List of National Historic Landmarks in Nevada

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The list of National Historic Landmarks in Nevada contains the landmarks designated by the U.S. Federal Government for the U.S. state of Nevada. There are 8 National Historic Landmarks (NHLs) in Nevada. The U.S. National Historic Landmark program is operated under the auspices of the National Park Service, and recognizes structures, districts, objects, and similar resources nationwide according to a list of criteria of national significance. Nevada is home to 8 of these landmarks, highlighting Nevada's frontier heritage and other themes. The National Historic Landmarks Survey: List of National Historic Landmarks by State lists seven landmarks, but includes the Leonard Rockshelter twice, and does not mention the Francis G. Newlands Home.[1] However, the NHL Summary listing lists them correctly.[2]

The table below lists all 8 of these sites, along with added detail and description.

[3] Landmark name Image Date designated[4] Location County Description
1 Fort Churchill
Fort Churchill
November 5, 1961
(#66000456)
Weeks
39°17′26″N 119°16′14″W / 39.2906145184°N 119.27060391°W / 39.2906145184; -119.27060391 (Fort Churchill)
Lyon Fort Churchill, named for Sylvester Churchill, was a U.S. Army fort built in 1861 to provide protection for early settlers
2 Fort Ruby
Fort Ruby
November 5, 1961
(#66000460)
Hobson
40°04′04″N 115°31′46″W / 40.06778°N 115.52944°W / 40.06778; -115.52944 (Fort Ruby)
White Pine Fort built during the Civil War to protect links between the Union and California, via the Overland Trail. Landmark status is under review due to fire damage.
3 Hoover Dam
Hoover Dam
August 20, 1985
(#81000382)
Boulder City
36°00′56″N 114°44′16″W / 36.01555555555556°N 114.73777777777778°W / 36.01555555555556; -114.73777777777778 (Hoover Dam)
Clark
(and Mohave County, Arizona)
Gravity-arch dam of the Colorado River. World's largest hydroelectric power producing facility and largest concrete structure, when completed in 1935.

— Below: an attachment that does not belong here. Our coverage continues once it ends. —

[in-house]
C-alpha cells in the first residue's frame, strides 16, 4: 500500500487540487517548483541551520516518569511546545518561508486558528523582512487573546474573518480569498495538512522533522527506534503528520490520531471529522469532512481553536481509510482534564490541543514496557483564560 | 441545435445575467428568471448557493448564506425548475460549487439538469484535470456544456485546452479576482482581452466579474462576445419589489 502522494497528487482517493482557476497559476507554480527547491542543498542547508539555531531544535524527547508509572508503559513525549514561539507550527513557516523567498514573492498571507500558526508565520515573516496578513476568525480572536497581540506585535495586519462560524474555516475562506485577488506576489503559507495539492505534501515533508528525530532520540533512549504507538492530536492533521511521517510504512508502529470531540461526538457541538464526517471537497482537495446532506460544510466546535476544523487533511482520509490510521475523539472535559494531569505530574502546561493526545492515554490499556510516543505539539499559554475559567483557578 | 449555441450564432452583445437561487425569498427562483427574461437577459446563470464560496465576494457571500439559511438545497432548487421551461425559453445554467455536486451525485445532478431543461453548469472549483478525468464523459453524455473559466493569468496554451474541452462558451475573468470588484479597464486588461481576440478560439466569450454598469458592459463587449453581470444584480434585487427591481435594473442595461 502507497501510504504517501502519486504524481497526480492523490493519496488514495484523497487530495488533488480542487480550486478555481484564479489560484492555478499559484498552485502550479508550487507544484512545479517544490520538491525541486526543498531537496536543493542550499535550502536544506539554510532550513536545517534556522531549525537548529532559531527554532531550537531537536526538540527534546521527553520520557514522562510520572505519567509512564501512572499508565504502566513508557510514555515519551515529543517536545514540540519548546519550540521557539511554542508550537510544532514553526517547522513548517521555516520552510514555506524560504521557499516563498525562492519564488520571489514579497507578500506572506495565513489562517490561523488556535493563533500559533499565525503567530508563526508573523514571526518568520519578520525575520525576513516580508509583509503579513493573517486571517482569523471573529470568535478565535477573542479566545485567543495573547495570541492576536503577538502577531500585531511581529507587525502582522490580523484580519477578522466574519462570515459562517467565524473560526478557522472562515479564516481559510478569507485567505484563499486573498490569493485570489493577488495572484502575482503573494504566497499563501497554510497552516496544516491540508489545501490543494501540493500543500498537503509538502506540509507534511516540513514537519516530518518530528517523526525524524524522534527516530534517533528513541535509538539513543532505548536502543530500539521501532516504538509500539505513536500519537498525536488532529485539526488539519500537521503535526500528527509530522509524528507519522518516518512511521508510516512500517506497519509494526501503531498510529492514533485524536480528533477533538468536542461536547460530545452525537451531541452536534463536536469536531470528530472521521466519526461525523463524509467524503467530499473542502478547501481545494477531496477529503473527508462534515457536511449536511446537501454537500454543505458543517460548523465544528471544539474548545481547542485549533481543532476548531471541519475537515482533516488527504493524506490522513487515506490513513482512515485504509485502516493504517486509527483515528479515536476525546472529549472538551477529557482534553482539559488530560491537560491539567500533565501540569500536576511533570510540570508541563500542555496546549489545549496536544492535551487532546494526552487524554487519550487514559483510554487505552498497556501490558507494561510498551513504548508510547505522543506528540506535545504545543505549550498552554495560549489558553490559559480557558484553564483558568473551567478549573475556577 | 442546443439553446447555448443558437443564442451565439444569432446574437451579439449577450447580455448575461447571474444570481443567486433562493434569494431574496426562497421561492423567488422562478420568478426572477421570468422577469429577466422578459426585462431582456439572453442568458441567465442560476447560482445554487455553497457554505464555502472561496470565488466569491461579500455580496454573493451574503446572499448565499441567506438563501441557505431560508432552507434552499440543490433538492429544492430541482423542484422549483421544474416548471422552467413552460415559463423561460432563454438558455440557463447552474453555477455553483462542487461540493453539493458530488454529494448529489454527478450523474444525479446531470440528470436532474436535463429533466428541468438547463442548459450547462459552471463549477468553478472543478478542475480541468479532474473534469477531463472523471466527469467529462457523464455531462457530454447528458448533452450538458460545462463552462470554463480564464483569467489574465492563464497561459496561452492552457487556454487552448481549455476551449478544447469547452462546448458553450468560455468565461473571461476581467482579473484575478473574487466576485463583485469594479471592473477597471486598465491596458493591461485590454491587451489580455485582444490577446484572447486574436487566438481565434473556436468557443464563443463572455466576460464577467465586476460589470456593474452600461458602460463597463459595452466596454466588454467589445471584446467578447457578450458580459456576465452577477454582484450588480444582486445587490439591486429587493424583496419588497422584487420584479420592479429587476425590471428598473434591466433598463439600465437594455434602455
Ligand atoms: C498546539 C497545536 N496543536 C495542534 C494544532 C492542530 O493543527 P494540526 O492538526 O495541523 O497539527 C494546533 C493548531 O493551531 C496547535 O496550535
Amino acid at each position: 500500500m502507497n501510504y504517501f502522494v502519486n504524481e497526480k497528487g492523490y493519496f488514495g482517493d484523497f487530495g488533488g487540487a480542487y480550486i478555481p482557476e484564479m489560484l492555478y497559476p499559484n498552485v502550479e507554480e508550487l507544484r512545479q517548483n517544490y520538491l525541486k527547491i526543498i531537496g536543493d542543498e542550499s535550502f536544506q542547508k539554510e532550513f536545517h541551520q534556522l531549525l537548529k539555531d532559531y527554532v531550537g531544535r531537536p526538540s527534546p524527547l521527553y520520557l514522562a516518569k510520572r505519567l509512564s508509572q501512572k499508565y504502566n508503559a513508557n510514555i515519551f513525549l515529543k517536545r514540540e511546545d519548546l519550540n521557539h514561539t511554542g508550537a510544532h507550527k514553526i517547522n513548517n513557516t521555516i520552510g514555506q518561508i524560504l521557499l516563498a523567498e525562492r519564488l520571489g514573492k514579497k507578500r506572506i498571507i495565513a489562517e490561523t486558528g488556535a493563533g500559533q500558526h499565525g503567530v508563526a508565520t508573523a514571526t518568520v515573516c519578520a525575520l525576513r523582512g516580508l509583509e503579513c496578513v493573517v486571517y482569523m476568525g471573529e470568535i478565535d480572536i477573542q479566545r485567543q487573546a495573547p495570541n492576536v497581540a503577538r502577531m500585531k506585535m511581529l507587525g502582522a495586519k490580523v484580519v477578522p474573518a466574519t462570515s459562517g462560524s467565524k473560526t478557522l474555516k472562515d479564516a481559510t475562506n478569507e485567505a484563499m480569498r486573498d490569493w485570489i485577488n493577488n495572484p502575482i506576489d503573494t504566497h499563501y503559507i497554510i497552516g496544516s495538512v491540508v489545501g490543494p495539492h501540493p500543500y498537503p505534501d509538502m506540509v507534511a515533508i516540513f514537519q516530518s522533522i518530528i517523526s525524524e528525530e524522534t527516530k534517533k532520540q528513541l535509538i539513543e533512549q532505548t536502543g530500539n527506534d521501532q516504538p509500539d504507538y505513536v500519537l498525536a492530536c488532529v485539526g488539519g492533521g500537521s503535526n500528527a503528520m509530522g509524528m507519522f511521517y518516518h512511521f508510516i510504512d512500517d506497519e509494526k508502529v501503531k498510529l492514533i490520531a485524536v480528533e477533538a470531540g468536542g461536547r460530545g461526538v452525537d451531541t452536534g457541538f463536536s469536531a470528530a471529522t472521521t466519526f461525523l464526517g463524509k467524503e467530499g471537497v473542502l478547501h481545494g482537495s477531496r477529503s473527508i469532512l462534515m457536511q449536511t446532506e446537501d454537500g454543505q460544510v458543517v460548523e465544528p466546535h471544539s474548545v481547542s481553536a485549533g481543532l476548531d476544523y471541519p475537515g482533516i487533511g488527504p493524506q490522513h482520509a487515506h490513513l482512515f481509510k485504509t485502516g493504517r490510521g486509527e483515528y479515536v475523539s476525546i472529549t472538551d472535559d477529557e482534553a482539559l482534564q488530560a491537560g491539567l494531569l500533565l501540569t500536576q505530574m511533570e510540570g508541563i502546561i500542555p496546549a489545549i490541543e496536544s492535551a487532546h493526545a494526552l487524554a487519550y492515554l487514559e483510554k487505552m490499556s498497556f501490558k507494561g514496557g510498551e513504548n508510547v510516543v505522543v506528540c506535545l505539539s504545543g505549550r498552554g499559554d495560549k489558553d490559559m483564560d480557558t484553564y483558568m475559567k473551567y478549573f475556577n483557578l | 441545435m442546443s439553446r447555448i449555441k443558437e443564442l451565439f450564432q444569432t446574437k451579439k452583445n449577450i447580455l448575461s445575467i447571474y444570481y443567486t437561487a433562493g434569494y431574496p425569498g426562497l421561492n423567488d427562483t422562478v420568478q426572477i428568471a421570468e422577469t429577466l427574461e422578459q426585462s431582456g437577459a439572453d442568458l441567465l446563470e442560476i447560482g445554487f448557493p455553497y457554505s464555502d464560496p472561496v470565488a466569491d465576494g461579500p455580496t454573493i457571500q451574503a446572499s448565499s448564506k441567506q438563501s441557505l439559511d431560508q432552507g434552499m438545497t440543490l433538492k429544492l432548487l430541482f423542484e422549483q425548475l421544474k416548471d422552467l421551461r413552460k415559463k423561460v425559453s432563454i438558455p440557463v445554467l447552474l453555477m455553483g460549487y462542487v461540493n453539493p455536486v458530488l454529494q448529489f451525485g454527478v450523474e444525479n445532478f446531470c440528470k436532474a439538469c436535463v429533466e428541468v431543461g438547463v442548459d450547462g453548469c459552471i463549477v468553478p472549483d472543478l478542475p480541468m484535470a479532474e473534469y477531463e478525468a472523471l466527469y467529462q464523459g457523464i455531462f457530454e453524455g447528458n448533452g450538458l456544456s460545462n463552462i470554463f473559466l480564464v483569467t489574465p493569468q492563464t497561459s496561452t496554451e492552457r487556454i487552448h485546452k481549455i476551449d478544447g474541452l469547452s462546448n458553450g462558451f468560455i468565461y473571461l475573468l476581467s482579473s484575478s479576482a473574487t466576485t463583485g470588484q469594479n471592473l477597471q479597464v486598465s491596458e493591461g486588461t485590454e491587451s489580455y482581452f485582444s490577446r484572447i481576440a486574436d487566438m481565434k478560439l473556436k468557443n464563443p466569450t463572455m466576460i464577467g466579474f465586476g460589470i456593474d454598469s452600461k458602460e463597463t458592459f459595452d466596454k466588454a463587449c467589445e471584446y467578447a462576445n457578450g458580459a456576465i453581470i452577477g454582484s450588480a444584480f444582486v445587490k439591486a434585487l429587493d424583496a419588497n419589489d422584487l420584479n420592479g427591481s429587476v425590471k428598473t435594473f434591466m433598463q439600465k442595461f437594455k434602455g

4 Leonard Rockshelter Upload image
January 20, 1961
(#66000457)
Lovelock
39°59′25″N 118°30′36″W / 39.990273°N 118.509922°W / 39.990273; -118.509922 (Leonard Rockshelter)
Pershing Discovered in 1936, this is an archaeological site that shows settlement from 6700 BC up to 1400 AD.
5 McKeen Motor Car #70 (Virginia & Truckee Railway Motor Car #22)
McKeen Motor Car #70 (Virginia & Truckee Railway Motor Car #22)
October 16, 2012[5]
(#05000968)
Carson City
39°08′54″N 119°46′06″W / 39.14833333333333°N 119.76833333333333°W / 39.14833333333333; -119.76833333333333 (McKeen Motor Car #70 (Virginia & Truckee Railway Motor Car #22))
One of the few surviving McKeen railcars. Restored to operating condition in 2010.
6 Nevada Northern Railway, East Ely Yards
Winter photograph of the Nevada Northern Railway, East Ely Yards. A steam engine is heading a short train in front of the passenger depot, with mountainsides rising out of the picture in the far background.
September 20, 2006
(#93000693)
Ely
39°15′34″N 114°52′11″W / 39.25944444444445°N 114.86972222222222°W / 39.25944444444445; -114.86972222222222 (Nevada Northern Railway, East Ely Yards)
White Pine The Nevada Northern is one of the best-preserved early twentieth-century railroad shop complexes remaining in the United States.
7 Francis G. Newlands Home
Francis G. Newlands Home
May 23, 1963
(#66000459)
Reno
39°31′18″N 119°49′11″W / 39.521653°N 119.819669°W / 39.521653; -119.819669 (Francis G. Newlands Home)
Washoe This was the home of Francis G. Newlands from 1890 until his death in 1917, including his tenure in the House of Representatives and Senate. Newlands is known for the Reclamation Act of 1902, under which the U.S. government led the massive development of irrigation in the West.
8 Virginia City Historic District
Photograph of historic commercial building streetfronts in the Virginia City Historic District.
July 4, 1961
(#66000458)
Virginia City
39°18′37″N 119°38′58″W / 39.31027777777778°N 119.64944444444446°W / 39.31027777777778; -119.64944444444446 (Virginia City Historic District)
Lyon and Storey Virginia City was a prototype for frontier mining boom towns, owing its success to the 1859 discovery of Comstock Lode.

See also[edit]

References[edit]

  1. ^ "List of National Historic Landmarks by State". National Historic Landmarks Program. National Park Service. March 2012. p. 59. Retrieved November 3, 2012. 
  2. ^ "National Historic Landmark summary listing". National Historic Landmark summary listing. National Park Service. Retrieved 2008-07-11. 
  3. ^ Numbers represent an ordering by significant words. Various colorings, defined here, differentiate National Historic Landmarks and historic districts from other NRHP buildings, structures, sites or objects.
  4. ^ The eight-digit number below each date is the number assigned to each location in the National Register Information System database, which can be viewed by clicking the number.
  5. ^ "Weekly List of Actions Taken on Properties: 10/22/12 through 10/27/12". National Register of Historic Places. National Park Service. Retrieved November 3, 2012. 

External links[edit]